Physical Disabilities That Could Make One Eligible for Disability Benefits

by Editorial Board on December 14, 2010 · 3 comments

in Winning Disability Benefits,Disabling Conditions

The US Social Security Administration (SSA) offers disability benefits to provide monthly monetary assistance to individuals suffering from a disability under two key programs, the Social Security Disability Insurance (SSDI) and Supplemental Security Income (SSI) programs.

SSDI is a monthly payment for individuals who have worked earlier, have paid into Social Security by paying taxes as required, and are now unable to work for at least a year or more due to their disability.

The SSI program offers monthly payments to the disabled regardless of their previous employment history.  Eligibility for this program is based on income levels.

Eligibility Criteria

The rules SSA uses in determining if someone is disabled or not are the same under both programs, but some people can qualify for just one or both, based on the above criteria.  By definition, a person will be considered disabled if he/she has a residual functional capacity that is so reduced due to a medical condition’s limitations that the claimant is unable to work.  Such medical impairments must either be terminal or be expected to remain for at least 12 months.

Key Physical Disabilities

There are a vast number of physical disabilities that come under the gamut of eligibility criteria for the Social Security disability program.

The following are some, not all, physical disabilities in broad categories:

1) Visual disabilities – This category of disability will generally require treatment. Visual impairments include:

i)             Blurred vision

ii)           Blindness

iii)          Cataract

iv)          Color blindness

2) Auto-immune disorders – This category of disorders generally bring the entire body mechanism under an attack and can consequently cause a severe degree of physical damage.  The main auto-immune disorders are:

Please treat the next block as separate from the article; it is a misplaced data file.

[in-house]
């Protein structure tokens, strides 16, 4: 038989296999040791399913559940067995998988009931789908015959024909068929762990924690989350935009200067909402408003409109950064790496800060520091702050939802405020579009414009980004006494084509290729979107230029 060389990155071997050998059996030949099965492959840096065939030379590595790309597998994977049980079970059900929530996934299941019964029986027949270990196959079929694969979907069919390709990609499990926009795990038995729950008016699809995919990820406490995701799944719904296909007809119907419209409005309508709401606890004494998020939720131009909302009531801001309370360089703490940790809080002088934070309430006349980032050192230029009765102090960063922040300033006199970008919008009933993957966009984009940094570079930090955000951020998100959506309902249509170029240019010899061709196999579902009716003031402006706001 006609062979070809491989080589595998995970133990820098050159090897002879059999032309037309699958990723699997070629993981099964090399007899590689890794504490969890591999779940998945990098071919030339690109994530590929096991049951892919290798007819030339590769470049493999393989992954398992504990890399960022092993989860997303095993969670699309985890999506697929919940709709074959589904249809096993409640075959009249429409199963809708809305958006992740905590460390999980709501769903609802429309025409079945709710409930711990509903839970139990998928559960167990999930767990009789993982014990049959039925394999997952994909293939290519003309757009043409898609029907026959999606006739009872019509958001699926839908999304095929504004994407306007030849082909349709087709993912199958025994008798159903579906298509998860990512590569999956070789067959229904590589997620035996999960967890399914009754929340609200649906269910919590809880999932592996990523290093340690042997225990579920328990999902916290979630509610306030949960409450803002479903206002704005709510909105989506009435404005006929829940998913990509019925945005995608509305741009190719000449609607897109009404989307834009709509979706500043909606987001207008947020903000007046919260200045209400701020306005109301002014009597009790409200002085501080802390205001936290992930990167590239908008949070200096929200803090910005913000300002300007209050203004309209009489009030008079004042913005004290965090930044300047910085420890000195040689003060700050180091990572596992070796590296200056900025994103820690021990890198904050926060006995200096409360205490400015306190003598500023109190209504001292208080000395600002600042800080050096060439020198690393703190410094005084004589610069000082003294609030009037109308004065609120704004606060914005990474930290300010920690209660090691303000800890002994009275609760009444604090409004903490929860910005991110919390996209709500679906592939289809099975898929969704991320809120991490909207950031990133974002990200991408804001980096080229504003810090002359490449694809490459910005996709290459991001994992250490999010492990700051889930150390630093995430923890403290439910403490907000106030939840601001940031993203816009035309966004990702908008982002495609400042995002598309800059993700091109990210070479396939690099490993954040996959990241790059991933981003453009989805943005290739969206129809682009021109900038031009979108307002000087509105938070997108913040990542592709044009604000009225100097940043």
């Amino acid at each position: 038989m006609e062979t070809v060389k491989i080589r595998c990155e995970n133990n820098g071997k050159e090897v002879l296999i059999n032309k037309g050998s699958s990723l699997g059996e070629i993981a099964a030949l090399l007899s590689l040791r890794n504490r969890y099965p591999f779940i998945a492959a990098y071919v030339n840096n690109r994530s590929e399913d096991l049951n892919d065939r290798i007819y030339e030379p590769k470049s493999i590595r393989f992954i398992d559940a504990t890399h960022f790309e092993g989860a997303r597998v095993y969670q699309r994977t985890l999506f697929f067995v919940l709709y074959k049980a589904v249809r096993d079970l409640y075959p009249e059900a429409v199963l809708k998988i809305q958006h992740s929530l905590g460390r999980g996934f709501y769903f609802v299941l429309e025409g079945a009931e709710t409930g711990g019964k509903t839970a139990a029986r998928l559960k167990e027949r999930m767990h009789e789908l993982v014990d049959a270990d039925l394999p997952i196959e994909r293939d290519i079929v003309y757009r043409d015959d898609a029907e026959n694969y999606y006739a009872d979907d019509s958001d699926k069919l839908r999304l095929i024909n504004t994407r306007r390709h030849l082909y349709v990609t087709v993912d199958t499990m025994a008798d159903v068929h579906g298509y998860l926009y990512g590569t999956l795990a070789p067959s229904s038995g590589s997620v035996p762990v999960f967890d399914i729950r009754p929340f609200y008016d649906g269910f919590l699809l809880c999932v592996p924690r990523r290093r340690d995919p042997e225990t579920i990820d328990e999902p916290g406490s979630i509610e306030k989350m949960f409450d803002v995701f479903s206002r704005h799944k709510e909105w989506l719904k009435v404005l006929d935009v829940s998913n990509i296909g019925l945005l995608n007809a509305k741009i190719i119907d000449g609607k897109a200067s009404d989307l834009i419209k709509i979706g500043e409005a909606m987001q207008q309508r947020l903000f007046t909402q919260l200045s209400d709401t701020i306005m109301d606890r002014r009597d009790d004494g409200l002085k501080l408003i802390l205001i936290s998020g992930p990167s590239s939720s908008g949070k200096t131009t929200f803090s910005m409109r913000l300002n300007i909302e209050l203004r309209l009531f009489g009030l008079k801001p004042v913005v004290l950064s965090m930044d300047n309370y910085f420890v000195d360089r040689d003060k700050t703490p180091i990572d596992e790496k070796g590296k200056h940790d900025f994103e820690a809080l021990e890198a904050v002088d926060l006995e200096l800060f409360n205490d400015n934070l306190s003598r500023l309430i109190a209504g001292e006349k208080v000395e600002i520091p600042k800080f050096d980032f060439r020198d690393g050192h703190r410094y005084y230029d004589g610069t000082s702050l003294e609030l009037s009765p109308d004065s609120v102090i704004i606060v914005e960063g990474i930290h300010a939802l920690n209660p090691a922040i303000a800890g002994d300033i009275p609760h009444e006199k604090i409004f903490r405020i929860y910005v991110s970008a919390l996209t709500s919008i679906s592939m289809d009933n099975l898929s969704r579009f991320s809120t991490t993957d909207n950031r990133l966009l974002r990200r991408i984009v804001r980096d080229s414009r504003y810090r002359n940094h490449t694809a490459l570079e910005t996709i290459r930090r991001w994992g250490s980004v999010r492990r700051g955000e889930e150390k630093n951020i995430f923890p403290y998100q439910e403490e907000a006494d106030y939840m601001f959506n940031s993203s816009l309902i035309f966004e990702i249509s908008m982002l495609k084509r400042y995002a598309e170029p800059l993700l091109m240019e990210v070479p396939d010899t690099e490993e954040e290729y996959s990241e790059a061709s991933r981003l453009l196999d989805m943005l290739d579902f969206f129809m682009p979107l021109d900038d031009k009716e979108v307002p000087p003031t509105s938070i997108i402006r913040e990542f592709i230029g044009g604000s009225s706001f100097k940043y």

i)             Systemic Lupus Erythmatosus

ii)           Multiple Sclerosis

3) Hearing-related impairments – By impairing an individual’s capacity to hear, these impairments limit a person’s ability to function professionally and to some extent, perform daily life activities.

i)             Meniere’s Disease

ii)           Hearing Loss

iii)          Tinnitus

iv)          Inner ear problems

4) Mobility impairment – These disabilities can either be present at birth or can be gradually acquired by the effected person.

i)             Multiple sclerosis

ii)           Parkinson’s disease

iii)          Duchenne muscular dystrophy

iv)          Stroke

v)           Cerebral Palsy

vi)          Arthritis

5) Chronic disorders – These are long-term chronic illnesses that are quite often fatal in nature and often make an applicant eligible for Social Security Disability benefits. The main disorders could include:

i)             Cancer

ii)           Asthma

iii)          Diabetes

iv)          Hypoglycemia

v)           HIV Aids

vi)          Tuberculosis

vii)        Renal Failure

5) Other disorders – These impairments are usually classified as physical disabilities, and when present at a severe level they often prevent the claimant from working.  These impairments can often make a claimant eligible for disability benefits.

i)             Alzheimer’s

ii)           Chronic Fatigue Syndrome

iii)          Hepatitis

iv)          Bronchitis

v)           Cystic Fibrosis

vi)          Joint problems

vii)        Repetitive Stress Injury (RSI)

viii)       Headaches/Migraines

ix)          Seizures

x)           Fibromyalgia

Conclusion

The above-named conditions cover many conditions but these are not all possible conditions, there are certainly others that can also be physical impairments that would make someone disabled.  Not everyone with a severe impairment is going to be declared disabled and eligible for benefits under the SSDI and SSI programs, but if your condition meets the required levels you could be eligible.

Post a comment below to share your thoughts on this subject or ask us a question, we encourage you to be part of the Living with a Disability community.

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